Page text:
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A landmark Federal Court hearing for 96 Western Australian construction workers that begins on October 24 is the most dramatic demonstration yet of the impact of the Howard government’s draconian IR laws.
More than 400 people participated in around 65 workshops and 10 plenary sessions to discuss a myriad of national and international campaigns against imperialism and neoliberalism at the Latin America and Asia Pacific International Solidarity Forum held at Victorian Trades Hall and the RMIT on October 11-14. The participants included 33 activists and leaders from people’s movements and political parties in 20 countries, the most diverse left gathering hosted in Australia for years.
On October 16, events in more than 150 countries marked World Food Day, which commemorates the founding of the UN’s Food and Agriculture Organisation, with the theme of “the right to food”.
In his frantic bid to secure a fifth consecutive election victory for the Coalition, Prime Minister John Howard has fired up the amp and is loudly proclaiming his message that growth and increased private wealth will solve all problems. Howard is presenting his message — pump-primed by a lavish promise of personal tax cuts (largely for the already wealthy) and proclamations that economic growth can proceed unhindered (in spite of growing environmental concerns and increasing inequality) — like a spruiker at a country sideshow: enjoy the fairy floss and don’t mind the smell of bullshit.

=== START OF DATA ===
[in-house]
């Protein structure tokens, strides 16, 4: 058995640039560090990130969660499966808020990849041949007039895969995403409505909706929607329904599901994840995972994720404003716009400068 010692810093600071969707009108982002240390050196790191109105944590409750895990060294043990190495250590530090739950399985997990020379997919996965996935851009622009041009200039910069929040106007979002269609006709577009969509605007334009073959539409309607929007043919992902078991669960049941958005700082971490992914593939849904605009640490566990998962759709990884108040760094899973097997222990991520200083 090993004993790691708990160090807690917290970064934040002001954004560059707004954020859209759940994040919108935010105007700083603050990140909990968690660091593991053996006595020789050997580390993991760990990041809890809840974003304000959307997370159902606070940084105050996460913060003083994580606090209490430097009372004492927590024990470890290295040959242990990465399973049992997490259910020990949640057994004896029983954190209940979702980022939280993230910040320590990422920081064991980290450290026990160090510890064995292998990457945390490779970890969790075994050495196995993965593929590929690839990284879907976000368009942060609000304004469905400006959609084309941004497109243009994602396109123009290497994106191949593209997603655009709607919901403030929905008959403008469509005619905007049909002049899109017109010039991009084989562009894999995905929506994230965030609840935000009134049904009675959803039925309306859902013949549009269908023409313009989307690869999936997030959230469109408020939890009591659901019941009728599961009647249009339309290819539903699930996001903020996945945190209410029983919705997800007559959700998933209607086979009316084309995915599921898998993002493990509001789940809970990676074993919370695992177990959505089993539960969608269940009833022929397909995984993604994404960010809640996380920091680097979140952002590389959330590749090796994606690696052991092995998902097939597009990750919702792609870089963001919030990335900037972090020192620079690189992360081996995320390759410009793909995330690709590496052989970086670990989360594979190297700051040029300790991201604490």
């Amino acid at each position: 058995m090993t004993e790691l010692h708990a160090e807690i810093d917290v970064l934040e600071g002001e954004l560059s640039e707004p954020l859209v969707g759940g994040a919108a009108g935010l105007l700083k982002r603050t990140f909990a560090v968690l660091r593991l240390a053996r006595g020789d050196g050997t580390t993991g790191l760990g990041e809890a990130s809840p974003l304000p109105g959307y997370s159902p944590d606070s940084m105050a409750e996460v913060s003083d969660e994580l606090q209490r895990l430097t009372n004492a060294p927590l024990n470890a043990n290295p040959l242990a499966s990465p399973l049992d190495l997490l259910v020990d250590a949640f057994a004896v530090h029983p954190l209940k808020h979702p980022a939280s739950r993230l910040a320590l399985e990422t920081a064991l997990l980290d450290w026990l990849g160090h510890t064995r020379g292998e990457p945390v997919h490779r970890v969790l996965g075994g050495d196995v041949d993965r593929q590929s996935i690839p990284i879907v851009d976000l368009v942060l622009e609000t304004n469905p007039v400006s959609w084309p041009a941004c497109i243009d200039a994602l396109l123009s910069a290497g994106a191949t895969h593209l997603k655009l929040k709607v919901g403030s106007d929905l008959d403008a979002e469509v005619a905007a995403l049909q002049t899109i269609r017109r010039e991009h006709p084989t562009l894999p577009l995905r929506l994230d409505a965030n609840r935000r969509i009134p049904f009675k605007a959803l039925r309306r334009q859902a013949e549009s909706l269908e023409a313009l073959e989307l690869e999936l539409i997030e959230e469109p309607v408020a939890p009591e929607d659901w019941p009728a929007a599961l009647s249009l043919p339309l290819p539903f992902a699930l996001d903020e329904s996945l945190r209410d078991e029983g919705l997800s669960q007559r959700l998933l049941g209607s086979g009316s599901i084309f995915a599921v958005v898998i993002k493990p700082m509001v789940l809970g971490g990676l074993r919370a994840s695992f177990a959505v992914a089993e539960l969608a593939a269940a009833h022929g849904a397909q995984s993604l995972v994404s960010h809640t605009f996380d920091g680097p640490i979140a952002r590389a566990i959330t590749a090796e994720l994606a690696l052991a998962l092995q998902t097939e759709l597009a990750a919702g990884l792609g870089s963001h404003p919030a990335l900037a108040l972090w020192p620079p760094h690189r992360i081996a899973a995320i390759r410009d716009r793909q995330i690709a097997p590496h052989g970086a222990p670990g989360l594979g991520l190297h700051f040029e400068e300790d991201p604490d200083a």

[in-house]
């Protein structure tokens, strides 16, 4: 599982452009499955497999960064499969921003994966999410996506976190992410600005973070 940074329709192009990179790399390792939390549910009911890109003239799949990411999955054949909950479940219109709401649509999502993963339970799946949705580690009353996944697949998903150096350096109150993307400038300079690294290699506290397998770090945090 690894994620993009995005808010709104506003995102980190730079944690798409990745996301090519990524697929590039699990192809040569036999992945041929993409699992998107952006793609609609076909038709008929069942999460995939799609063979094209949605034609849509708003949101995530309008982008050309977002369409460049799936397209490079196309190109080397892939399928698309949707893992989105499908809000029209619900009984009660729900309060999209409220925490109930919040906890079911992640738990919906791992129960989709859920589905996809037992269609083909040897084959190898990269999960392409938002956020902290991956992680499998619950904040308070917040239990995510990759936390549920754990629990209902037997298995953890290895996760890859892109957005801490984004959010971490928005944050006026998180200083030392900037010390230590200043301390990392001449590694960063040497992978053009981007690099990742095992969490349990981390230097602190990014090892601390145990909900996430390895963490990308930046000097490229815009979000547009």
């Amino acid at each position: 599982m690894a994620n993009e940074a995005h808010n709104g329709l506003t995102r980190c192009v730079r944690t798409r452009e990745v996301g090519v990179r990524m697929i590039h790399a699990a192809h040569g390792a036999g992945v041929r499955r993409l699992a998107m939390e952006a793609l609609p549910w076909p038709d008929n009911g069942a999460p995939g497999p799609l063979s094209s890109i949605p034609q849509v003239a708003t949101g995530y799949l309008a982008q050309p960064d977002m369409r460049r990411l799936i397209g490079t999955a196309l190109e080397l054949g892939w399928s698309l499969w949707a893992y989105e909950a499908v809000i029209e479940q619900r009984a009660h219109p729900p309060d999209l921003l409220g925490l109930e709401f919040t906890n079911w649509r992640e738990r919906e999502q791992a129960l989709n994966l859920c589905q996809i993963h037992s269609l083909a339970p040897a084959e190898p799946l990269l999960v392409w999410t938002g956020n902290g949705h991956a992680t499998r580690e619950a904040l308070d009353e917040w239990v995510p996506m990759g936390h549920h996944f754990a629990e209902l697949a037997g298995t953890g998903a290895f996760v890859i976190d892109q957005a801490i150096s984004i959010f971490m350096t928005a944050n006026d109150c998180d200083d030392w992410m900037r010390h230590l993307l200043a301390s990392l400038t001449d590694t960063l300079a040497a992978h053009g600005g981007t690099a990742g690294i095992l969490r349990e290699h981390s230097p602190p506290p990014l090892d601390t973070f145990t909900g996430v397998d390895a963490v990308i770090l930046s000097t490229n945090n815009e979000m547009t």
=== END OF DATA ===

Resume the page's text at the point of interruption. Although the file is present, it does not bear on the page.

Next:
Fractures have emerged in Respect — the Unity Coalition, a group formed in January 2004 by an alliance that drew together expelled Labour MP George Galloway (now Respect’s sole MP), the Socialist Workers Party (SWP) and anti-war activists. On August 23, Galloway issued a letter to Respect’s National Council titled “It was the best of times, it was the worst of times” criticising the group’s lack of organisation and “custom of anathematisation in the organisation which is deeply unhealthy and has been the ruin of many a left-wing group before us”.
On October 13, 450 supporters of the Burmese democracy movement, including members of Sydney’s Burmese community, trade unionists, and members of the Greens and the Socialist Alliance, rallied in Martin Place.
On October 12, PM John Howard announced his plan to hold a referendum to alter the preamble to the Australian constitution to include an acknowledgment of the original inhabitants of Australia. This is a departure from Howard’s historic position against “symbolic” gestures of reconciliation — a position that in the past has earned him the ire of Indigenous groups, who in 2000 literally turned their backs on Howard when he refused to apologise for previous governments’ complicity in the horrendous policies that led to the Stolen Generations.
On October 6, 40 people attended a public meeting on the Howard government's "emergency" intervention into Aboriginal communities in the Northern Territory and the development of independent political voices for Indigenous people to aid the defence of their rights. Sam Watson, Brisbane-based Aboriginal activist and lead Socialist Alliance Queensland Senate candidate was the guest speaker.
Writing in an Age of Silence
By Sara Paretsky
Verso, 2007
138 pages, $39.95 (hb)
#151; A special convention of Western Australian Civil Service Association delegates voted unanimously on October 17 to serve a claim for a 23% wage increase over three years on the WA government. The claim, known as GA4, would begin with a 9% rise in February 2008, when the current general agreement 3 expires.

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